Tom Sowanick is Co-President and Chief Investment Officer at Omnivest Group in Princeton, N.J.
March’s unexpectedly weak employment data has rekindled fears that the equity market is nearing a cyclical peak reminiscent of the past two springs. Last year, the S&P 500 Index fell nearly 19 percent from the 3rd of April to early October and in 2010, the S&P fell 14 percent from early April until early July.
In April of last year, employment peaked at 251,000 and in May, employment only grew by 54,000. However, in 2010 employment peaked at 516,000 in May and fell by 167,000 in June.
Investors are obviously concerned that the pattern of spring peaks for both employment gains and stock prices are potentially unfolding for a third year in a row. This time may be different, only because the Federal Reserve is keenly sensitive to the fact that “Operation Twist” ends at the end of June 2012.
The Fed is also well aware that employment had peaked in each of the past two springs before resuming growth late in the year. Furthermore, the Fed may be concerned about changes in monetary policy late in the year which would be the same time as when the U.S. will experience its Presidential election.
Given all of these factors, the upcoming April 25th Federal Open Market Committee meeting will likely have a lively debate about whether the third round of quantitative easing is now appropriate given the weaker than expected employment data.
The Fed will also be challenged because it will not meet again until mid-June.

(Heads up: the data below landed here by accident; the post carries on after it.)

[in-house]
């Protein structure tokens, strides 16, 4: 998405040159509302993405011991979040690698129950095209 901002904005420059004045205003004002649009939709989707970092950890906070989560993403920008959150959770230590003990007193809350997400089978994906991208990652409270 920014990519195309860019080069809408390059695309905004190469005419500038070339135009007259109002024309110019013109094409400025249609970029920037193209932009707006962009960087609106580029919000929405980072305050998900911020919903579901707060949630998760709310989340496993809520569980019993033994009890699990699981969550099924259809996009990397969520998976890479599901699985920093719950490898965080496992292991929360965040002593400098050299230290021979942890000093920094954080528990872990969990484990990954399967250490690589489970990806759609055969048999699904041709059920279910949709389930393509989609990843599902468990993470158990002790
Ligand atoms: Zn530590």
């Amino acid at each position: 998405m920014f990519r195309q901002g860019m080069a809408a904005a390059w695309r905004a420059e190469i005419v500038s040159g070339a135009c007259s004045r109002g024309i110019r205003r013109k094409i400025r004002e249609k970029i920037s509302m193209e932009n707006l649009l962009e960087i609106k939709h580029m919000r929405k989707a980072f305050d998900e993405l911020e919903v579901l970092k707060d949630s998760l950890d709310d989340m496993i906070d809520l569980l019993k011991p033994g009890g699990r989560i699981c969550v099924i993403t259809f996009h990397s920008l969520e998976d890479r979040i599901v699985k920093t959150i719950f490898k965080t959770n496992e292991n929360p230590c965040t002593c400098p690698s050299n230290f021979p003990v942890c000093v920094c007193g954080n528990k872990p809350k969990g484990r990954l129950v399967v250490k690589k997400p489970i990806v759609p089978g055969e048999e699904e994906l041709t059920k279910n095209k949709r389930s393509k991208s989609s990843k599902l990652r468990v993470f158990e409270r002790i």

The Fed can prevent a repeat of the 2010-2011 spring market sell-off by carefully wording the FOMC statement to be released on April 25. Language that acknowledges the unexpected weak employment data and the willingness to invoke QE3, should the May employment report also prove to be weaker than expected, would give investors confidence that another spring equity sell-off may be avoided.
In the meantime, investors should be focused on the next two initial unemployment claim releases for guidance as to whether the April employment report was a pause or the potential beginning of a trend.
We find that it is easy to be skeptical and negative in today’s environment.
However, our view remains constructive towards both the market and the economy.
Investors remain underweight equities and are therefore quick to point to weak data to justify their positions.
Interest rates remain far too low to attract investors who have a need for positive rates of return. Equities do provide the potential for excess returns if the Fed remains sensitive to investor concerns.